Real time systems need to execute processes, often within a hard time limit to avoid catastrophic consequences. ‘Tasks’ or ‘jobs’ arrive at the task scheduler queue with a deadline and a worst case computation requirement and must be performed in an order which minimizes the number of missed deadlines. Put it this way, real time scheduling adheres to the ‘better never than late’ policy.
I was quite intrigued to notice the striking resemblance between real-time scheduling and existential risks. Both require foresight and offer no second chances, irreversibly overruling any chances of survival or redemption. Real time systems, fortunately, have a provably optimal algorithm to schedule tasks – it’s called the Earliest Deadline First scheduling algorithm. As the name suggests, it prioritizes tasks based solely on their deadlines and seeks to meet the earliest deadline at all times.
Building an armoury to defend against an alien attack is utterly futile if we’re more likely to be be obliterated by a large-scale nuclear war or a global pandemic before that. Likewise, focusing the spotlight entirely on avoiding global pandemics isn’t a great idea if the melting ice-caps will drown us first. We must adopt an earliest deadline first strategy rigorously and spend more than we do on cigarette ads to ensure that humanity survives this century. Of course, X-risks arrive with probabilistic deadlines and the worst case cost of avoiding them is also highly uncertain. I’m not aware of any probabilistic EDF schedulers but I plan to read about them soon and see how they can be incorporated in policy making more rigorously.
Disclaimer: I no longer agree with most of the content written below.
- (1) If Earth Overshoot Day isn’t a publicity stunt after all, it might have dramatic consequences for effective altruists. Even if the date (which conspicuously is always an exact date instead of a range, given the uncertainty and seeming intractability of the problem) they claim every year is exaggerated, the possibility of wrecking our planet faster than it can heal warrants an intelligent inquiry, particularly because of the eventuality it entails.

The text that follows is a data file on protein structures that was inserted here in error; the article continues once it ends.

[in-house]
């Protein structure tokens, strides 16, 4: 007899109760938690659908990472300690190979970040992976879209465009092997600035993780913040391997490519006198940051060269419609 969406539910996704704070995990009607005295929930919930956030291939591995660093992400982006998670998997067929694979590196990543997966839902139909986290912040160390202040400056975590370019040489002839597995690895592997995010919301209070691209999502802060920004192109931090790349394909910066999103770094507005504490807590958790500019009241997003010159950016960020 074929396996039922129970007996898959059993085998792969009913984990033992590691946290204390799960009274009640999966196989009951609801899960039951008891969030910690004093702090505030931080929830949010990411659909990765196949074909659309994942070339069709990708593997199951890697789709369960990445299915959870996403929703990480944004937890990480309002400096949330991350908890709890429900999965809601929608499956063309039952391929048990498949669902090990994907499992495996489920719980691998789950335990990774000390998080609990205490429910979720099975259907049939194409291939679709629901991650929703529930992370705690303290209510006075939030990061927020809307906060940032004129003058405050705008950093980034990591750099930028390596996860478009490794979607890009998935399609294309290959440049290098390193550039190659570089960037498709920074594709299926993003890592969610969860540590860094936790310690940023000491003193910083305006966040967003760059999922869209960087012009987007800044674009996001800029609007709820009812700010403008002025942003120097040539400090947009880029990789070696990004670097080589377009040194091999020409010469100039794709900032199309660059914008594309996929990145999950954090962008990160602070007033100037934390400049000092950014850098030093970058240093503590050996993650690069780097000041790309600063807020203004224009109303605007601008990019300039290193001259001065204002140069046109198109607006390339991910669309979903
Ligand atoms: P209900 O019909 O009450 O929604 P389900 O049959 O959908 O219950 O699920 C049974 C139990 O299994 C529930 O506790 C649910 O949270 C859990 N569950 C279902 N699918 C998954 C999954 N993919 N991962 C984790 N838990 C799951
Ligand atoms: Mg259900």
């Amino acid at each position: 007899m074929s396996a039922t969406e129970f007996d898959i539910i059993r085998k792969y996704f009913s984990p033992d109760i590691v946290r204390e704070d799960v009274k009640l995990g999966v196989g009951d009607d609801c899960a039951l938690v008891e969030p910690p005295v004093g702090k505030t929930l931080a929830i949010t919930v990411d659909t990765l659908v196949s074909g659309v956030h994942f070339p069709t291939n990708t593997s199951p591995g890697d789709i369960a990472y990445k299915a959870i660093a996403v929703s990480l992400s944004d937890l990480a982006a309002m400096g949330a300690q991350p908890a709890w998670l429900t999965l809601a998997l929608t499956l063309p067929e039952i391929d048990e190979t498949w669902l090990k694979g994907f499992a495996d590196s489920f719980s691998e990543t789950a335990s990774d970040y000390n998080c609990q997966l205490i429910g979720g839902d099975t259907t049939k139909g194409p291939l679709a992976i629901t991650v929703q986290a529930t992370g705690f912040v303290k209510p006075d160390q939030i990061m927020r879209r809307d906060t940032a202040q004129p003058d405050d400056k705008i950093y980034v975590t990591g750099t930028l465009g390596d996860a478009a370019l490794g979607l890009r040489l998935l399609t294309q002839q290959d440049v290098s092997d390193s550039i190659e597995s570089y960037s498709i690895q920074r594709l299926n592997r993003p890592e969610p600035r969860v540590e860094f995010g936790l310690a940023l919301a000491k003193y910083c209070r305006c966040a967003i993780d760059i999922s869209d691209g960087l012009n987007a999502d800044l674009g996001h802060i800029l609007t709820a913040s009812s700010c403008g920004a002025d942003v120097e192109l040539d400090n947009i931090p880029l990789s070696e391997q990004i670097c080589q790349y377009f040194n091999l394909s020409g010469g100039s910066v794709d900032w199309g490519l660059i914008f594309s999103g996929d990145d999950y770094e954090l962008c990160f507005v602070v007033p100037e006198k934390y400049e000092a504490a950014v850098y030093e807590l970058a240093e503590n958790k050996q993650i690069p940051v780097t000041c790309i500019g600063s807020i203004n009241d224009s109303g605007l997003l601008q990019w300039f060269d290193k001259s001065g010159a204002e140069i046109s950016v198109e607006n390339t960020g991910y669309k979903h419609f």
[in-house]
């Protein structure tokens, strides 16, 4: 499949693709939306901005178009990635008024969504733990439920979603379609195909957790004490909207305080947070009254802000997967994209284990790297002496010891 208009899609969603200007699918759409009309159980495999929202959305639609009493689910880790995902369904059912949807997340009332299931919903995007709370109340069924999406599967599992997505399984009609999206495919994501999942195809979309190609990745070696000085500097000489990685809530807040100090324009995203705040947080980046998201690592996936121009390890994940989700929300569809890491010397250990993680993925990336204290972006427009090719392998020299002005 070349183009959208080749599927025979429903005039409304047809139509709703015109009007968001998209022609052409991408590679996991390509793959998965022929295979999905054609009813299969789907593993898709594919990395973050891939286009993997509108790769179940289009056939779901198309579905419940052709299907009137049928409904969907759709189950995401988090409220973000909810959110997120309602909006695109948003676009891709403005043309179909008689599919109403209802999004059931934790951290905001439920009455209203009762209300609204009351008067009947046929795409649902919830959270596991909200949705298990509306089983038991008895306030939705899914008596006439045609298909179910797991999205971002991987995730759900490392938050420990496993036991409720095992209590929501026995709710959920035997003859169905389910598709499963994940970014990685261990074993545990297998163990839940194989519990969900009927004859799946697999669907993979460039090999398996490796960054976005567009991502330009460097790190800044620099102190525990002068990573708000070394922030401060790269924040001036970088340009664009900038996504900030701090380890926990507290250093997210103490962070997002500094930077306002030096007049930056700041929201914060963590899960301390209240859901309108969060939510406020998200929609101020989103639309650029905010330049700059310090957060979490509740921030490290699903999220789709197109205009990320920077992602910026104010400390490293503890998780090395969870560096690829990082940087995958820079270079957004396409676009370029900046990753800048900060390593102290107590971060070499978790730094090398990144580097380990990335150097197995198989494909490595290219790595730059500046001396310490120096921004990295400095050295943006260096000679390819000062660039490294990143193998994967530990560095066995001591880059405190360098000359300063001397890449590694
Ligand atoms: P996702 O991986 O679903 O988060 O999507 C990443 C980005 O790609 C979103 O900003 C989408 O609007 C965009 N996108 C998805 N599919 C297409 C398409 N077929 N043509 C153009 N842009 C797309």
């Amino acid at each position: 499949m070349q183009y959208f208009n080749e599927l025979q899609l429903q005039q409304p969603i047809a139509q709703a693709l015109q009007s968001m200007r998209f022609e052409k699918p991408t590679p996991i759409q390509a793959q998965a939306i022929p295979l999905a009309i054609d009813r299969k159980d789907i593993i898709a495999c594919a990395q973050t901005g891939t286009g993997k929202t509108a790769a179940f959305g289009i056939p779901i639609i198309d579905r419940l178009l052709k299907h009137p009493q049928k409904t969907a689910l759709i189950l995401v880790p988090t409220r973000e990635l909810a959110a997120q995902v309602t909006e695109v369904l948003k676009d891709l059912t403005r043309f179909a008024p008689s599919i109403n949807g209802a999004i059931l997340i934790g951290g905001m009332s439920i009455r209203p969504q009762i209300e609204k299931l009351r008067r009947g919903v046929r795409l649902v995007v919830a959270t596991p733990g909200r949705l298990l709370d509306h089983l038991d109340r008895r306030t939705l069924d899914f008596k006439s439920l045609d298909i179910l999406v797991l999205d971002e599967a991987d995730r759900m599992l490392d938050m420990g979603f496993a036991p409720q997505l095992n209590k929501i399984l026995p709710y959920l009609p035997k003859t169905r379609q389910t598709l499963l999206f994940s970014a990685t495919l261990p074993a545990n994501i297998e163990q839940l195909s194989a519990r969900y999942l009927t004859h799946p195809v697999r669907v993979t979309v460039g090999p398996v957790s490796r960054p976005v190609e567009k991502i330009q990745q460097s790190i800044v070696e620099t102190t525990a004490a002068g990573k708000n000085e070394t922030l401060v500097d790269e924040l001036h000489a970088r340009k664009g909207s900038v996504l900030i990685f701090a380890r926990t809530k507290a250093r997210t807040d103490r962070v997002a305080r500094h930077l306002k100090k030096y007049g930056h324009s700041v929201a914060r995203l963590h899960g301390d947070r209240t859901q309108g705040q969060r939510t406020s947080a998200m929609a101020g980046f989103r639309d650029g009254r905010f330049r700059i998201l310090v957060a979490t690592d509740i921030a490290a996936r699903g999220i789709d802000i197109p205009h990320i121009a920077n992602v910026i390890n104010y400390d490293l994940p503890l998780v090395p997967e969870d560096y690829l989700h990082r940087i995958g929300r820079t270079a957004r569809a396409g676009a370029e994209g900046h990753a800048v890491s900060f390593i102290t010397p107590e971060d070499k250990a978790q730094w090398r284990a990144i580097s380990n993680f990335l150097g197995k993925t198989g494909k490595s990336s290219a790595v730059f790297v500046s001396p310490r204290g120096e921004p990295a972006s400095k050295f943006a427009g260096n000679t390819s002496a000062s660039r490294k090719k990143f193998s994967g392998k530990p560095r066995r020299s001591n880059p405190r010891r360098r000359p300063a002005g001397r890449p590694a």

- (2) The creation of life is generally assigned positive value. I believe the creation of life has high positive value and death has high negative value, not necessarily exactly canceling out.
Is there a point beyond which we should consider collectively slowing down population growth or even decrease the population despite the ‘inherent’ value in creating life? A reasonable tipping point seems to be when the marginal value of creating one more life is exactly canceled out by the inconveniences caused to the rest of the world. One could envisage a starving planet, where every new birth engenders more starvation and suffering – an unlikely scenario where (classical ?) utilitarianism would advise against creating more lives.
- (3) In a recent post, 80000 hours and Toby Ord discuss that ‘the welfare of future generations should be our number one moral concern’ as only a small fraction of all the people whose well-being we care about are alive today.
- (4) In Altruism and Profit, Paul Christiano says:
If you complete a high-impact technology project which other technologists would have tackled in a year, the counterfactual doesn’t just involve that project finishing a year sooner—it also involves those technologists going off to do whatever else they would have done.
I argue the net benefit should also include the effects of cascading subsequent discoveries by -1 years. If the discovery improves the quality of everyone’s life by a factor of 1.000001, it doesn’t just ‘save’ 0.000001 * 7 billion QALYs, the counterfactual must also involve the preponement and acceleration of subsequent discoveries that might slightly improve the quality for an extremely large number of generations (In other words, it should have a high multiplier).
Any analysis of the benefit of an outcome must also take into account the impact it has on the (hopefully countless) future generations. The marginal value of giving birth to one more child must also include the impact on all future generations.
The marginal benefit of producing one more child must at least offset the cost of depriving future generations of the resources it consumes. Let it sink in, (if) we are consuming more than we can replenish, (then) with the birth of every new child Earth Overshoot Day is getting closer to January 1. Pause and ponder over the possibility of starving (or maybe just depriving) countless future generations, and the expected impact of averting it. The world needn’t be starving already for the expected value of creating human life to be negative, increasing the likelihood of starving future generations counts as well.
If Earth Overshoot Day is for real, natalism calls for antinatalism.